oxygen content but won’t trap fine particles
for water clarity. The caution here is that
aerated biofilters have a much higher flow
rate but must be used in conjunction with a
fines trapping filter or excellent pre-filtration
in order to maintain good water clarity.

The majority of biofilter manufacturers
overrate their equipment or use
a “once every two hour” turnover rate
calculation in their marketing. Unlike
water gardens, however, koi ponds
generally need to have a turnover rate
of at least once an hour. Turnover rate
is defined as the number of times the
total volume of pond water is sent
through filtration and back to the
pond in one hour. When choosing a
biofilter, make sure you’re applying
the right flow rate to the right piece
of equipment for a given situation. A
good example is the pressurized filter
market. If a specific manufacturer
states a capacity enough for a 10,000-
gallon pond, that’s usually at a two-hour
turnover rate. That means that at
a one-hour or 45-minute turnover rate,
it should flow between 3,500 and 5,000
gallons per hour at a maximum.

Oxygenation

Good circulation and high dissolved
oxygen content are important, so try not
to create shapes in the pond construction
that trap debris, and install current
jets where necessary to promote good
flow characteristics. Install air diffusers
on timers, and don’t think that a waterfall
is always going to be enough oxygen for
the pond. Both koi and the bacterial colonies
in the biofiltration system consume
a huge amount of the dissolved oxygen,
so add aeration. Run part of the system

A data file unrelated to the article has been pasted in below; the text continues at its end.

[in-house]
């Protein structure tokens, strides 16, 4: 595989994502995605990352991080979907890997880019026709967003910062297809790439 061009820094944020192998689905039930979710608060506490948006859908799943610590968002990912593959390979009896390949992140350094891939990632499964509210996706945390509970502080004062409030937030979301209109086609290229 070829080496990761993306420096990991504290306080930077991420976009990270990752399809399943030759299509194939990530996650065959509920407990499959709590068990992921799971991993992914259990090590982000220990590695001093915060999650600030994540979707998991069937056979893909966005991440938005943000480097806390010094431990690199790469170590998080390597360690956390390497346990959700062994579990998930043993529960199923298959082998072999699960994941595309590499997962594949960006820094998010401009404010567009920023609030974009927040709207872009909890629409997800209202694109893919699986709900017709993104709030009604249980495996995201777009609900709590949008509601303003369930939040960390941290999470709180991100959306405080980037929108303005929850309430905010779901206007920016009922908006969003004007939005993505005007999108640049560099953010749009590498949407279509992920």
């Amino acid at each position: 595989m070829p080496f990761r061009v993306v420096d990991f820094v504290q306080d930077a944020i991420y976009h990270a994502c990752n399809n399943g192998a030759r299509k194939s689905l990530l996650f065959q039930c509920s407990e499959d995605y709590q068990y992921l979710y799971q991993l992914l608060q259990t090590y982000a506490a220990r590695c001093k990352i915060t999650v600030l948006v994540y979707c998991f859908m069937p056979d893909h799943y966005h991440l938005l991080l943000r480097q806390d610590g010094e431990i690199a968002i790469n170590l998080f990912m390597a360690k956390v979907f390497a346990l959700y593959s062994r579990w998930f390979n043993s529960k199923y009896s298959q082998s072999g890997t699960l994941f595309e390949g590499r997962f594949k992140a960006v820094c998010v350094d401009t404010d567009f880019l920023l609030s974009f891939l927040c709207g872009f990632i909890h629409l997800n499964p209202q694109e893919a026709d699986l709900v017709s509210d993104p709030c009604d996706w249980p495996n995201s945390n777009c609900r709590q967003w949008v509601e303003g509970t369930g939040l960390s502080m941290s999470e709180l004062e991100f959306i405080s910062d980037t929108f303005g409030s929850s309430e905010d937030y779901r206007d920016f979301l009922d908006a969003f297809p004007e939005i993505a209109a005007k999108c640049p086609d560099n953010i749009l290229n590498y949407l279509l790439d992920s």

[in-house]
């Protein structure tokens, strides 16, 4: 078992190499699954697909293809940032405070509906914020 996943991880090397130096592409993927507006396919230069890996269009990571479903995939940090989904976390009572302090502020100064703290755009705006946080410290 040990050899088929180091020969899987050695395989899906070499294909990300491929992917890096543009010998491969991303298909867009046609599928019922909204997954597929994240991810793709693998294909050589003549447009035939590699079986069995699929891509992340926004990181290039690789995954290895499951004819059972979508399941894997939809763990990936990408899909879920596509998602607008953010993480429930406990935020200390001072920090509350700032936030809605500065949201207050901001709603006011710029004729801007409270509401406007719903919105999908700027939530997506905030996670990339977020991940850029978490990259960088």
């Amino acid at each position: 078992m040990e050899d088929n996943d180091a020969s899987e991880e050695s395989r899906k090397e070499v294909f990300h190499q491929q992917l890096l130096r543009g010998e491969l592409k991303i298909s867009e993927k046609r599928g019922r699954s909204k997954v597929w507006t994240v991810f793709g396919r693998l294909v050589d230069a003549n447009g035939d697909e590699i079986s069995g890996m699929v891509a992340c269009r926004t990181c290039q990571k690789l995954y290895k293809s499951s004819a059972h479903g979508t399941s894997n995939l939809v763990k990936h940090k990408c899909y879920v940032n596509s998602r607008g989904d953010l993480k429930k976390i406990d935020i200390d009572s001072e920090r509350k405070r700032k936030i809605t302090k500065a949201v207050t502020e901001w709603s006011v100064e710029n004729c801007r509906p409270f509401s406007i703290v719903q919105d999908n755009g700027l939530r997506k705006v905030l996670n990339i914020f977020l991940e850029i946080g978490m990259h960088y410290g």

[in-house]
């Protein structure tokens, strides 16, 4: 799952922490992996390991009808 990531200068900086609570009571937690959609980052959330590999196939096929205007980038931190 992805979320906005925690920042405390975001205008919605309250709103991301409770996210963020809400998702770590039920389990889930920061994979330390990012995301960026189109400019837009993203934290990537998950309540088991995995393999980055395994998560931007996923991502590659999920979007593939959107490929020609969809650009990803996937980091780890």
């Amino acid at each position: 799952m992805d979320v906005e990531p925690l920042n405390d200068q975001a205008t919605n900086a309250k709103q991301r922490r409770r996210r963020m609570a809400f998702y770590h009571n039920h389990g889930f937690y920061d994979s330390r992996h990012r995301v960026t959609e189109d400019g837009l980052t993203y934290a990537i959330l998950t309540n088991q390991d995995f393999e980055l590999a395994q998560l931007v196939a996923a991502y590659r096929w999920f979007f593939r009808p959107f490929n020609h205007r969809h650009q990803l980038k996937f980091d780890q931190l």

with air-lifts whenever possible. Air-lift
pumping systems move the water and
add air with the same energy, keeping
the pond consistently oxygenated in real
time. Open biofiltration exposes more
of the pond’s surface area to oxygen,
while pressurized filters consume oxygen
without adding any.

Koi can grow to be quite large. Some of these koi are over three feet long!
Koi can grow to be quite large. Some of these koi are over three feet long!

Food

Feed a high-quality food with a high
natural protein content derived from a
source the fish might actually have access
to. I feed a 49 percent protein food with
no fillers. This keeps my koi and my
biofilters healthier. A koi’s natural diet
does not include wheat germ, chicken
feather meal, soy, corn or algae. Koi do eat worms, rotifers, mollusks
and the critters that live in
the algae you think they are
eating. All of these have a
protein content of over 50
percent, and koi graze all
the time.

On a final note, a koi’s
head should not be the
widest part of its body. A
healthy koi will expand out
behind the gill plates and
have a nice, curved body
shape. Follow the requirements
I’ve outlined above,
and soon all of your koi will
start showing some healthy
curves!